• The Medical Research Grants Division Experience. Since 1957, foundations, bank trusts and individuals have engaged us to create grant programs that fund innovative research to accelerate medical discoveries. Expertise. More than 100 internationally recognized scientists from across the United States and Europe serve on ten Scientific Review Committees, providing critical and unbiased evaluations of all grant submissions and research progress reports. Impact. Each year, our clients’ programs award more than $10 million to support close to 120 national and international grant recipients, maximizing the impact of every dollar by funding only the most outstanding scientists and innovative research projects. Confidence. Representing a tradition of the highest excellence, we have earned the respect of both the philanthropic and scientific communities. Our Services. We write guidelines and announce funding opportunities, establish scientific review committees, process applications, distribute funds, collect annual Progress and Fiscal Reports from award recipients for scientific review, organize scientific meetings and evaluate programs. Learn more about our services and grant programs at www.tmfnet.org. The Medical Foundation Board of Directors Walter Guralnick, D.M.D. (Chair) Laurie Cammisa, Esq. Chester Douglass, D.M.D., Ph.D. Nancy Oriol, M.D. Harriet Tolpin, Ph.D. John Pratt (Vice Chair) Philip Caper, M.D. Mary Fifield Thaleia Tsongas Schlesinger Nelson A. Valverde, M.B.A. Richard F. deLima, Esq. (Treasurer) Gene Dahmen, Esq. Peter Hiam, Esq. Phillip A. Sharp, Ph.D. Gordon H. Williams, M.D. Ann Webster, Ph.D. (Secretary) Joseph M. Davie, M.D., Ph.D. Eric Kramer, Ph.D. Miles F. Shore, M.D. Ray Considine (President) Alfred Donovan Bik-Fung Ng Juan M. Tapia Sally E. McNagny, M.D., M.P.H., F.A.C.P., Vice President 617.279.2240, ext. 704, smcnagny@tmfnet.org Dr. McNagny received a B.S. in Biology from Stanford University, an M.D. and M.P.H. from Harvard, and completed her medical residency at the Brigham and Women’s Hospital in 1988. She served on the faculty at Emory University School of Medicine for 12 years, where she was Principal Investigator of the N.I.H. Women’s Health Initiative and other clinical research trials in the field of postmenopausal hormone replacement therapy. She also conducted health services research studies in access to care, high blood pressure management and smoking cessation. Currently, Dr. McNagny is a board member of the Health Research Alliance, a membership organization of non-governmental funders of medical research and training which awards more than $1.3 billion annually. She oversees the Division and also serves on the faculty at Harvard Medical School. Gay Lockwood, M.S.W. Senior Program Officer 617.279.2240, ext. 702, glockwood@tmfnet.org Ms. Lockwood manages a variety of grant programs, oversees annual scientific poster sessions and works with award recipients throughout the funding cycle to monitor their research progress and fiscal obligations. She brings organizational, resource and program management skills from her prior experience in both diplomatic and healthcare settings. Her expertise in building and maintaining relationships with academic research institutions and senior scientists ensures that programs are effectively and efficiently administered. Jeanne Brown, Program Officer 617.279.2240, ext. 709, jbrown@tmfnet.org Ms. Brown’s experience is in project management, operations management and client relations in both healthcare and academic settings. She applies her knowledge and best practices in the management of several programs including one international grantmaking program. Ms. Brown specializes in building processes for the delivery of efficient and complete grantmaking services for our clients. She brings core skills such as planning, budget management and problem solving to the team. Linda Lam, Program Officer 617.279.2240, ext. 710, LLam@tmfnet.org Ms. Lam is trained in business administration with experience in database development and management. In addition to managing several grant programs, she organizes Scientific Review Committee meetings in New York City as well as two-day scientific meetings in Boston. Ms. Lam updates the international distribution list that is used to alert institutions of funding opportunities. She also designs systems to track grant recipients throughout their funding period. She is instrumental in overseeing the Division web pages as well as working with the Finance Department to manage award payments. Kira Wilke, Grants Associate 617.279.2240, ext. 320, kwilke@tmfnet.org Ms. Wilke is the newest member of the Division. She is instrumental in the design, operation and maintenance of the online grant application process. She ensures that the software for online applications and online reviews coordinates with the current database and responds to the needs of clients, applicants and reviewers. Ms. Wilke also provides administrative support for all of our programs. She has experience in community and health-related programs and is studying part-time at Boston University for her M.P.H. Other Professional Staff Drawing from a talented 71-member staff at The Medical Foundation, the Medical Research Grants Division is assisted by Finance, Information Technology, Communications and Operations professionals. ~2~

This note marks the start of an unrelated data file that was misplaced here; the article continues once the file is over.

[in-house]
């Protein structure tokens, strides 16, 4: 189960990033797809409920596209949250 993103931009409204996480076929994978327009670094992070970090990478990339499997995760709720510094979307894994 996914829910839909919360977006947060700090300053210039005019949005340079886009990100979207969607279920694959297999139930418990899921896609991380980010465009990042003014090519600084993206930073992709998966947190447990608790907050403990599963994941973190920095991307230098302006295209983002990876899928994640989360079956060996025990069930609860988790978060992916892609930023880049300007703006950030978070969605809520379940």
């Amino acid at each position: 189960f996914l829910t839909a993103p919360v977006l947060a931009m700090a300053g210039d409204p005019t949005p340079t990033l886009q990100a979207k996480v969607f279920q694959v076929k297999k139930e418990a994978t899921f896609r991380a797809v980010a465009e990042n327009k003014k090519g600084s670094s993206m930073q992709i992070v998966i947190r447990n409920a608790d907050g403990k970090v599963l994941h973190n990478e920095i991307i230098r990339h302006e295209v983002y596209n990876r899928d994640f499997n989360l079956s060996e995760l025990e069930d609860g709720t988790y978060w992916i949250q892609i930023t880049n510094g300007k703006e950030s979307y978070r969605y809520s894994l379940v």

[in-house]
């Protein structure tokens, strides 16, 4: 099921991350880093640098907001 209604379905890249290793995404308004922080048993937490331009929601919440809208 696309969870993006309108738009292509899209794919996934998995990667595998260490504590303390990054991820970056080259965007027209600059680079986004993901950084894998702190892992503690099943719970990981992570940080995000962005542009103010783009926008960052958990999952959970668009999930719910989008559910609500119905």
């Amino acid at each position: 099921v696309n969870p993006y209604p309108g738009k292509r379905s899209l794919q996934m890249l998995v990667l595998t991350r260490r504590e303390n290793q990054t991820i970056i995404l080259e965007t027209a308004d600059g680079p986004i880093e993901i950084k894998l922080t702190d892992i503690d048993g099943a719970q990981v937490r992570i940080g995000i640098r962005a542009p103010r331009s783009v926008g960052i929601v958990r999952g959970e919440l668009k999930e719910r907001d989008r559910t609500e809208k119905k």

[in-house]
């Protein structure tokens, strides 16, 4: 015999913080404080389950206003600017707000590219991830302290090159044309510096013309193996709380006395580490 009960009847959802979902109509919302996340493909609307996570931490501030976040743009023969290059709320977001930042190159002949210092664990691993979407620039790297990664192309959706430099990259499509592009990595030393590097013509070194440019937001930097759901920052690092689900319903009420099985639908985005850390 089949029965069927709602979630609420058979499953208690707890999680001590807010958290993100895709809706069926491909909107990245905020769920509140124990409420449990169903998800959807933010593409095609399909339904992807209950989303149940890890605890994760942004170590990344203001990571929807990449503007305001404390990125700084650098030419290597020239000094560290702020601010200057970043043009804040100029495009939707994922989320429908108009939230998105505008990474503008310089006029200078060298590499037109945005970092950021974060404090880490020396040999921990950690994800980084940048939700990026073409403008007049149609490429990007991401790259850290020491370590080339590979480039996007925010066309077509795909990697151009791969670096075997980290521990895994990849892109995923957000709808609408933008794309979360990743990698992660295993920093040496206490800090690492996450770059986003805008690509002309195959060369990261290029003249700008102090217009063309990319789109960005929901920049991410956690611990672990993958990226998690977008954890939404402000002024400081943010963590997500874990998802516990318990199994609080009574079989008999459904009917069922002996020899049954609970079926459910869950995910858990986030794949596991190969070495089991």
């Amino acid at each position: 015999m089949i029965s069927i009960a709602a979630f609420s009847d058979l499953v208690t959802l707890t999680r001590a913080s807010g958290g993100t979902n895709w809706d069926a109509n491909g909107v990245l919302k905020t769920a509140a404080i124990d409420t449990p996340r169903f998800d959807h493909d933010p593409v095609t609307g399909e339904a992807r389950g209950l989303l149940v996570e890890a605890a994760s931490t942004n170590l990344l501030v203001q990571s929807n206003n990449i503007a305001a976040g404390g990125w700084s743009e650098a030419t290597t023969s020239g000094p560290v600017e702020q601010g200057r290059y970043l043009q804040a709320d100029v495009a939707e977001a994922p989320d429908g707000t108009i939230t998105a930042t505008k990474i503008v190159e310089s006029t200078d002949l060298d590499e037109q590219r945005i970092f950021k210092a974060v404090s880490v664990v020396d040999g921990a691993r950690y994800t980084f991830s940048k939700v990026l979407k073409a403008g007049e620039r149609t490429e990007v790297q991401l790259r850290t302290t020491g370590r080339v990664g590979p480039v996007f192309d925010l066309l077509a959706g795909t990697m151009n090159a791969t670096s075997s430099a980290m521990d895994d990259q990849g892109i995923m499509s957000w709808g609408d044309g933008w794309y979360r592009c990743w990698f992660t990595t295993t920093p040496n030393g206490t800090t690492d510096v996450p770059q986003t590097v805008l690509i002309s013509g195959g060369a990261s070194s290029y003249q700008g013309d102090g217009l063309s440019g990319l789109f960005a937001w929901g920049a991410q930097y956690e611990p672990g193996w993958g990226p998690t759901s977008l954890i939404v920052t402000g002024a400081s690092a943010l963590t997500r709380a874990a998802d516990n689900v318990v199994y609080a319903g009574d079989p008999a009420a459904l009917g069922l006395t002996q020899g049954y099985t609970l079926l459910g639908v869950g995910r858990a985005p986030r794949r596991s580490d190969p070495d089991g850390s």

• Klarman Family Foundation Grants Program in Eating Disorders Research a program of the Klarman Family Foundation In 2007, the Klarman Family Foundation contracted with The Medical Foundation to create a new grants program to support eating disorders research. Guided by growing evidence that pointed to a strong genetic component to these disorders, the Klarman Trustees recognized the urgent need to Program Officer fund scientific investigation of the biologic causes of anorexia nervosa, bulimia nervosa and binge eating Gay Lockwood glockwood@tmfnet.org disorder. Their short-term goal is to “grow the field” by attracting outstanding scientists from related Important Dates disciplines to focus their attention on eating disorders research. The Program’s long term goal is to Application deadline: 01/10/08 accelerate progress in developing effective treatments for these disorders. Funding begins: 06/01/08 The Medical Foundation announced the Klarman Family Foundation Program in October 2007 to academic Program Eligibility U.S. faculty at not-for-profit research and research institutions throughout the United States. Leading scientists in fields that include cell biology, institutions genetics, neuroscience, psychiatry and brain imaging were also notified by email and encouraged to apply. Research proposals may involve molecular genetic analysis of relevant neural circuit assembly and function; Geographic Eligibility U.S.A. animal models created by genetically altering neural circuits; and brain imaging approaches that identify neurochemical pathways in patients with these disorders. This strategic new funding opportunity has great Research Focus potential to support medical discoveries that will significantly improve the lives of thousands of patients. Research with direct relevance to the basic biology of eating disorders Award Edward Scolnick, Ph.D. will chair the first Scientific Review Committee of the $400,000 over two years Klarman Family Foundation Grants Program in Eating Disorders Research. He is Director of the Psychiatry Initiative and the Stanley Center for Psychiatric Research Website at the Broad Institute of M.I.T. and Harvard where he works closely with Broad www.tmfnet.org scientists in identifying risk genes for bipolar disorder and schizophrenia. In 2002, Dr. Scolnick stepped down as President of Merck Research Laboratories, after holding Merck’s top research post for 17 years. Prior to joining Merck, he worked at the National Cancer Institute where he demonstrated the cellular origin of sarcoma virus oncogenes in mammals and defined specific genes that cause human cancer. Dr. Scolnick also worked at the National Heart Institute where his work defined the stop signals in the genetic code and the biochemical mechanism that produces the stops. Edward Scolnick, M.D. Chair, Klarman Family Foundation Scientific Review Committee Scientific Review Committee Edward Scolnick, M.D. (Chair) Broad Institute of M.I.T. and Harvard Cori Bargmann, Ph.D. “Although progress in discovering the biologic causes of eating Rockefeller University disorders has lagged behind other major psychiatric disorders, Evan Deneris, Ph.D. Case Western Reserve University scientists are beginning to appreciate significant overlap in genes Joel K. Elmquist, D.V.M., Ph.D. and neurocircuits that regulate appetite, anxiety and sleep. By UT Southwestern Medical Center understanding the cellular and molecular processes that control Walter H. Kaye, M.D. University of Pittsburgh School of Medicine these different aspects of behavior, we may be able to design Eleftheria Maratos-Flier, M.D. effective treatment strategies for these disorders.” Beth Israel Deaconess Medical Center Edward Scolnick, M.D. Emmanuel Mignot, M.D., Ph.D. Stanford University School of Medicine Timothy Moran, Ph.D. Johns Hopkins University ~3~